City roof garden and woodland art studio in running for Scotland’s best architecture title

Could a garden chapel, a cancer centre or a housing association be the best building in Scotland?

All have been named in the Royal Incorporation of Architects in Scotland’s (RIAS) list of the top-100 properties in the country built in the last century.

St-Albert-circleA few of the highlights include Maggie’s Highland Cancer Centre in Inverness, Shettleston Housing Association in Glasgow, the Bernat Klein studio near Galashiels, and the Chapel of St Albert the Great in Edinburgh.

He said: “What I really like about the list is that it goes from a tiny bothy made by an eccentric architect in the 1950s and then abandoned, right up to your big humdingers like the Scottish Parliament and corporate buildings like banks and offices, or power stations and hospitals. This is not all about posh houses for rich people.”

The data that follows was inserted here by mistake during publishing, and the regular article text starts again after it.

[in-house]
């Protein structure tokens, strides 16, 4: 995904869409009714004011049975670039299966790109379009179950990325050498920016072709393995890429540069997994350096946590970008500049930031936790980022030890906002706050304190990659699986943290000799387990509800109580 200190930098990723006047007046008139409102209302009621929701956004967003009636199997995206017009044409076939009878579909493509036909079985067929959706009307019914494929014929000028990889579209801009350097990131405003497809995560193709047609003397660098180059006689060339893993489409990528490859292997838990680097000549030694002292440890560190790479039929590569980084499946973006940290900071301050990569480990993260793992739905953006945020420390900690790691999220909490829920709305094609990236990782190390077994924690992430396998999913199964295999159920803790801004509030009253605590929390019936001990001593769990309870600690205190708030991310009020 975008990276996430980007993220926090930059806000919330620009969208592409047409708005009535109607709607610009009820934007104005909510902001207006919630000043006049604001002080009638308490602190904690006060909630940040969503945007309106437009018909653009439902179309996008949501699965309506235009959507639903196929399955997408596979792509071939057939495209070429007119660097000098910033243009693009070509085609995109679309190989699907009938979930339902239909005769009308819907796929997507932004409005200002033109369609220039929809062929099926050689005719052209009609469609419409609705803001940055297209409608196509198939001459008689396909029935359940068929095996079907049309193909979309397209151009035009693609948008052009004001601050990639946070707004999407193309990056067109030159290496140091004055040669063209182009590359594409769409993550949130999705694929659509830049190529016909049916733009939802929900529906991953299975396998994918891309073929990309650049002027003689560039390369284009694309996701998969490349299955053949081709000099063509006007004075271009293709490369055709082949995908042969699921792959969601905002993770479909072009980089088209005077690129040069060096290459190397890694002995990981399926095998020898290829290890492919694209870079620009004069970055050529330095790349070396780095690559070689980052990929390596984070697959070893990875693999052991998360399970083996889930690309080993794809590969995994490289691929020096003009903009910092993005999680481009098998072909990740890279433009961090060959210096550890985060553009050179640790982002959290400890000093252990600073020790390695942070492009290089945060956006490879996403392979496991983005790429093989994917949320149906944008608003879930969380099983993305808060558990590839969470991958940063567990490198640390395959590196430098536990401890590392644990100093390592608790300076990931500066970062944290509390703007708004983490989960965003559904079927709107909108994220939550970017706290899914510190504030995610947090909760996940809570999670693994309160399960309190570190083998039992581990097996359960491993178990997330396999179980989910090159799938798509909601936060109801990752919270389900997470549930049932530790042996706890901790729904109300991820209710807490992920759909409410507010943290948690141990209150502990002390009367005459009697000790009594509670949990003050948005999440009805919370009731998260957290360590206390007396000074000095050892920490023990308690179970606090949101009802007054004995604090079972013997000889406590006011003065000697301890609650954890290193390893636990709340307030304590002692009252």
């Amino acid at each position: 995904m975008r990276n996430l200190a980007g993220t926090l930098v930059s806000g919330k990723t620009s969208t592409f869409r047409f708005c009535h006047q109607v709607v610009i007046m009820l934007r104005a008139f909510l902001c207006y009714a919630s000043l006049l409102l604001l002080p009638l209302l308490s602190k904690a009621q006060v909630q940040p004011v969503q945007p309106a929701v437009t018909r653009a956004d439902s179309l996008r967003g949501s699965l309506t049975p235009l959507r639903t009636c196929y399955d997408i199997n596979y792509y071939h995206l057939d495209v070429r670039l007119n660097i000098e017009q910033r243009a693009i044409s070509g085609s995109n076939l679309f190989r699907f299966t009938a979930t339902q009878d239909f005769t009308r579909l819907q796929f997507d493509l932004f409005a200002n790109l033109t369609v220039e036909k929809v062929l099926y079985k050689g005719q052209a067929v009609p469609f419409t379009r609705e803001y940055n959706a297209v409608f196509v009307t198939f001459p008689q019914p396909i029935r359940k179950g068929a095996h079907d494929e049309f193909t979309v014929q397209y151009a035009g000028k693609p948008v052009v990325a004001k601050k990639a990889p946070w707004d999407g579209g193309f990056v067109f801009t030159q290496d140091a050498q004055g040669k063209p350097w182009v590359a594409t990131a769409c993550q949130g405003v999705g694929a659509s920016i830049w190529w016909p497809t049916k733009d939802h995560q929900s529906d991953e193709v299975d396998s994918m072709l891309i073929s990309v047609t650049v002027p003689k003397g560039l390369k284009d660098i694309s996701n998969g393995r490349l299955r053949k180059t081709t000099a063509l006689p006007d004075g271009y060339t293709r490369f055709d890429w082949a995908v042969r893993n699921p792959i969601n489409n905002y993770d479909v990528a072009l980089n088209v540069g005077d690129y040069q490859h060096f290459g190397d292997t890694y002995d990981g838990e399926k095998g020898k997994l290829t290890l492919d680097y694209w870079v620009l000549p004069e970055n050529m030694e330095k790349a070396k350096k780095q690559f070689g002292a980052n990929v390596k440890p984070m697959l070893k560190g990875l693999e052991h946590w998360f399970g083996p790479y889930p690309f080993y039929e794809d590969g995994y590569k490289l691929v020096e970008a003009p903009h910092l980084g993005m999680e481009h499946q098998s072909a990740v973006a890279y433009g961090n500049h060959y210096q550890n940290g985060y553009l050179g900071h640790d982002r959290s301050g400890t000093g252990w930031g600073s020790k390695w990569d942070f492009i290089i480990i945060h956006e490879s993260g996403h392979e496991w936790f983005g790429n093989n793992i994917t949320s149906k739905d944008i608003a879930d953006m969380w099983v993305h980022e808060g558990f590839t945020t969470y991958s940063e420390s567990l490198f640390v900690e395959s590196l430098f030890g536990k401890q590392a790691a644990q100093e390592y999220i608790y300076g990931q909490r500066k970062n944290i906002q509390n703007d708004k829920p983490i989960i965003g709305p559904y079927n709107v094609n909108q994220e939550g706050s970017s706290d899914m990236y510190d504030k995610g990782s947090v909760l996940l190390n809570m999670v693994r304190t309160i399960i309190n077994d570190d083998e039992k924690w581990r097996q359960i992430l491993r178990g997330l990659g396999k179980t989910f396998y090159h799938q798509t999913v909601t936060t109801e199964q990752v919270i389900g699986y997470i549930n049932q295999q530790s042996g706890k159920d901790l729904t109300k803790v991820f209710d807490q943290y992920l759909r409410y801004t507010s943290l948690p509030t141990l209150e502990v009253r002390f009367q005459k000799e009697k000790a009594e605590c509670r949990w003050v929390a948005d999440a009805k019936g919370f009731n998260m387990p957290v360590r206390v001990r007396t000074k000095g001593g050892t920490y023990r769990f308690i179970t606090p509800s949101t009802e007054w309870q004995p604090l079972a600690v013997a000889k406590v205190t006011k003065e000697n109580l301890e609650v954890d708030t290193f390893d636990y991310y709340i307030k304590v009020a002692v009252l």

Mr Baxter said the Maggie’s Centre, built in 2006 by Page/Park Architects, offered patients a “peaceful place” to rest, with a sculptural exterior and welcoming “snail-like” circular layout inside.

Shettleston Housing Association office is “part-renovation and part-new build” and has been recognised because of the roof garden created by Elder and Cannon Architects when they added an extension to the former Co-op in 2010.

“Internally it flows from one building into the next, but the roof garden creates something special that is very respectful of a historic building,” said Mr Baxter.

The Bernat Klein Studio, built in 1972 and located on a hillside in woodland near Galashiels, celebrates “two unsung heroes” – late fashion designer, who died in 2014, and architect Peter Wormersley. Made of concrete, glass and timber, it is entered via a bridge that takes visitors straight into the upper and “creates and romantic feel”.

Another gem is the Chapel of St Albert the Great, located in the back garden of a townhouse George Square, Edinburgh but open to the public.

Owned by the Dominican Order of the Catholic Church, it was designed in 2013 by Simpson and Brown Architects and constructed from wood and glass.